January 11, 2017
By Michael Cohn
Published in Accounting Today

Even though Congress passed the biggest tax overhaul in more than 30 years only a few weeks ago, there’s likely to be more tax-related legislation coming out in the very near future.

The continuing resolution that lawmakers have been debating to fund the government could contain some tax provisions.

“Immediately there’s a look at the CR coming up in the next week or two having a tax bill attached to that, which will have some of the energy extender provisions that have been on the to-do list for quite a while,” said Dean Zerbe, national managing director at alliantgroup, a former senior counsel and tax counsel for the Senate Finance Committee, during an interview last week. “I think that’s part of it. There’s a cleanup of a number of provisions that have bipartisan support that are small ball, but that would be included as well in that package.”

Congress is also likely to take up a technical corrections bill to fix some of the errors in the hastily drafted Tax Cuts and Jobs Act, although that probably won’t come until later.

“They might do some kind of early bird technical corrections as well,” predicted Zerbe. “They might not quite call it that or draw a lot of attention to it, but I think if they have some early cleanup that they think they need to do, then they might look at doing that. But I think the idea is with the energy provisions, and with the small ball provisions, that they’ll get Democratic support. This is meant to be a bipartisan bill, and this is being attached to a much bigger bill. I think the working plan is to engage with the Democrats and see if they can find some common ground.”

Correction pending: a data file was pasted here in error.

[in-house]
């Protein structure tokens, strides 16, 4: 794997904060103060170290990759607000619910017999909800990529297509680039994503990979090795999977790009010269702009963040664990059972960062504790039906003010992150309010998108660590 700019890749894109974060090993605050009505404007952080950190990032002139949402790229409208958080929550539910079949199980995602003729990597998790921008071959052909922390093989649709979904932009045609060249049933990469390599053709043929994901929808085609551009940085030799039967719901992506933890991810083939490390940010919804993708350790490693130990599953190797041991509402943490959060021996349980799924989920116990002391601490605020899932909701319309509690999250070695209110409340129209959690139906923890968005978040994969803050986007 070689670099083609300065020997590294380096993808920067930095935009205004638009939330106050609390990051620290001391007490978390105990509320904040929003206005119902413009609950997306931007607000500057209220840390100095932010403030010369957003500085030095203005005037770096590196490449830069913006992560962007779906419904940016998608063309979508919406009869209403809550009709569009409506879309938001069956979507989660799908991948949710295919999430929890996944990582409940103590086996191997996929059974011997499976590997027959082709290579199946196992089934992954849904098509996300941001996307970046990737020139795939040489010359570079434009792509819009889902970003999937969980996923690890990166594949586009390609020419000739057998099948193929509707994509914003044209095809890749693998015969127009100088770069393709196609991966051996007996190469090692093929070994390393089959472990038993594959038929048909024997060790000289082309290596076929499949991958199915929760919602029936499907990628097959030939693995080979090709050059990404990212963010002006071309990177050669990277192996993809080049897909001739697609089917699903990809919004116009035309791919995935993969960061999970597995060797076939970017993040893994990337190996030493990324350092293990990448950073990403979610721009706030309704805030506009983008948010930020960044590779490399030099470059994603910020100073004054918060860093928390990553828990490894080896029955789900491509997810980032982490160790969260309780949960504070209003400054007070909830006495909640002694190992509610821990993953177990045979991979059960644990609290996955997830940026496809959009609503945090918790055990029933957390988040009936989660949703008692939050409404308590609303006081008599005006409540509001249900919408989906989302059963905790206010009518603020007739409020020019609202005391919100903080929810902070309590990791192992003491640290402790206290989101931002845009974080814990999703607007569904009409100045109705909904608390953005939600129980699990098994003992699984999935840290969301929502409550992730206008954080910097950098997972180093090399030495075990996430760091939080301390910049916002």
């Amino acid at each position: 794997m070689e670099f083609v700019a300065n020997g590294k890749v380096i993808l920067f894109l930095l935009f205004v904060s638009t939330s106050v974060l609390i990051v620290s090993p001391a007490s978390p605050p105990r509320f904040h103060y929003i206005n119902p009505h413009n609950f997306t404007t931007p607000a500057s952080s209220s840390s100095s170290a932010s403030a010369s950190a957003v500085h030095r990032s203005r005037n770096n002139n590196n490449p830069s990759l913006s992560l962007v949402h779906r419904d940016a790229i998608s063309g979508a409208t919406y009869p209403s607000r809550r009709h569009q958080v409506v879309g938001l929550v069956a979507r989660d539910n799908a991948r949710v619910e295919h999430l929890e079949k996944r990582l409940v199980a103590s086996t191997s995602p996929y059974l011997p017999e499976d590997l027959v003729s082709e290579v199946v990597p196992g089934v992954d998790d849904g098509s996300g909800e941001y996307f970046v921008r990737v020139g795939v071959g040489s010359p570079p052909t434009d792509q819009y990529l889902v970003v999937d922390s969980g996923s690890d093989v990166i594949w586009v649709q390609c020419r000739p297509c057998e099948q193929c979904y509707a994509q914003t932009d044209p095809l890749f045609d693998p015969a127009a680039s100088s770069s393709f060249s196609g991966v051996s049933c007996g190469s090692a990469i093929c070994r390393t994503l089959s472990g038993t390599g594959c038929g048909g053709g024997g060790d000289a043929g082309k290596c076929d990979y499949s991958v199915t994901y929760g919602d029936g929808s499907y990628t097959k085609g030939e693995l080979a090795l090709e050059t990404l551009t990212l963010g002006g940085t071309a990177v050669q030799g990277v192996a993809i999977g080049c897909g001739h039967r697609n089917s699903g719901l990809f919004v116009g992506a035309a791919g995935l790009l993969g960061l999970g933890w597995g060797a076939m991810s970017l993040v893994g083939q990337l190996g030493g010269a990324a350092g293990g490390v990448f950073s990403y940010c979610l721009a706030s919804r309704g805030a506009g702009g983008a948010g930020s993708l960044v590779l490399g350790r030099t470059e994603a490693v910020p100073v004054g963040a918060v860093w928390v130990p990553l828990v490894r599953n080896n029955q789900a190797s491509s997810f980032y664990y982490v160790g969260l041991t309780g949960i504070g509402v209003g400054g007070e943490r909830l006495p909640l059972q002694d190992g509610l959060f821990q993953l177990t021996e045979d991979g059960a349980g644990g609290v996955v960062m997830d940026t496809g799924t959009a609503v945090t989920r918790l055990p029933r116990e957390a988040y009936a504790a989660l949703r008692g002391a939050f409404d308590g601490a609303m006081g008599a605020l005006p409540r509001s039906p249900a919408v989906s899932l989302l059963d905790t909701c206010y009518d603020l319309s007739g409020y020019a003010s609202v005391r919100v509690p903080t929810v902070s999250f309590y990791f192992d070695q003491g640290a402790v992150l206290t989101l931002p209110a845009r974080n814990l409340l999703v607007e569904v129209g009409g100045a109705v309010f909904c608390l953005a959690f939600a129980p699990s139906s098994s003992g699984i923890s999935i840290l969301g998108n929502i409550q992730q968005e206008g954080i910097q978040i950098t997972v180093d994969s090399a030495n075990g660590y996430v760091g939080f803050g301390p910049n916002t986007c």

For right now, many Democrats aren’t going to be in the mood to cooperate on helping Republicans patch up the Tax Cuts and Jobs Act after they felt shut out of the process of drafting the far-reaching legislation. But Democrats might agree to do some fixes, especially if it helps them pass some of the endangered tax extender provisions related to renewable energy.

“I think the Democrats are still probably not in the happiest of moods at the end of last session, but we’ve had the holidays,” said Zerbe. “Coming back, I think you may find some folks who always want to stay in their fight corner and not engage. But I think the Republicans are trying to get a bill that attracts Democratic support. At least the early versions of what I’ve seen seem to indicate that. I think that will get a number of Democrats to engage. That doesn’t mean they’re doing handsprings. But if you’ve got a bill that’s bipartisan, you do have to let things go. The tradition of the committee is to work bipartisan. You just can’t keep complaining about the fact that you didn’t invite me to the last dance.”

The energy-related provisions in particular might help Republican lawmakers attract some support from the other side of the aisle. “They don’t wake up thinking warm and fuzzy thoughts,” said Zerbe. “They’re clearly designed to garner Democratic support, and I think they’ll get that. Are they going to get every Democrat voting for it? No, they may not be getting every Republican voting for it either. But I think they can find some things in there.”

Some Democrats may even agree to go along with a larger technical corrections bill eventually.